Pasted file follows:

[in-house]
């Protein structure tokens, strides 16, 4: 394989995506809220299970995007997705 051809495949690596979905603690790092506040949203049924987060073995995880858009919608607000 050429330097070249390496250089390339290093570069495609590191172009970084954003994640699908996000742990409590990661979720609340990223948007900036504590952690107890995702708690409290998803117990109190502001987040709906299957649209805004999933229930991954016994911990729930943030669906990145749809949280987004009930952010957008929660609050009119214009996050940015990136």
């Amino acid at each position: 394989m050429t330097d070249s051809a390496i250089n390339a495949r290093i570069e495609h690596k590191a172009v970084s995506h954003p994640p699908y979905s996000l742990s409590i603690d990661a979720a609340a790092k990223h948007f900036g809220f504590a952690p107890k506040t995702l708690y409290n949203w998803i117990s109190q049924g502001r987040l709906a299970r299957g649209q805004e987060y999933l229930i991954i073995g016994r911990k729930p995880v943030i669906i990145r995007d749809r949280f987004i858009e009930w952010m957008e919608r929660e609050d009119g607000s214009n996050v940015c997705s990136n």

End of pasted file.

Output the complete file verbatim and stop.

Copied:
[in-house]
């Protein structure tokens, strides 16, 4: 394989995506809220299970995007997705 051809495949690596979905603690790092506040949203049924987060073995995880858009919608607000 050429330097070249390496250089390339290093570069495609590191172009970084954003994640699908996000742990409590990661979720609340990223948007900036504590952690107890995702708690409290998803117990109190502001987040709906299957649209805004999933229930991954016994911990729930943030669906990145749809949280987004009930952010957008929660609050009119214009996050940015990136």
């Amino acid at each position: 394989m050429t330097d070249s051809a390496i250089n390339a495949r290093i570069e495609h690596k590191a172009v970084s995506h954003p994640p699908y979905s996000l742990s409590i603690d990661a979720a609340a790092k990223h948007f900036g809220f504590a952690p107890k506040t995702l708690y409290n949203w998803i117990s109190q049924g502001r987040l709906a299970r299957g649209q805004e987060y999933l229930i991954i073995g016994r911990k729930p995880v943030i669906i990145r995007d749809r949280f987004i858009e009930w952010m957008e919608r929660e609050d009119g607000s214009n996050v940015c997705s990136n």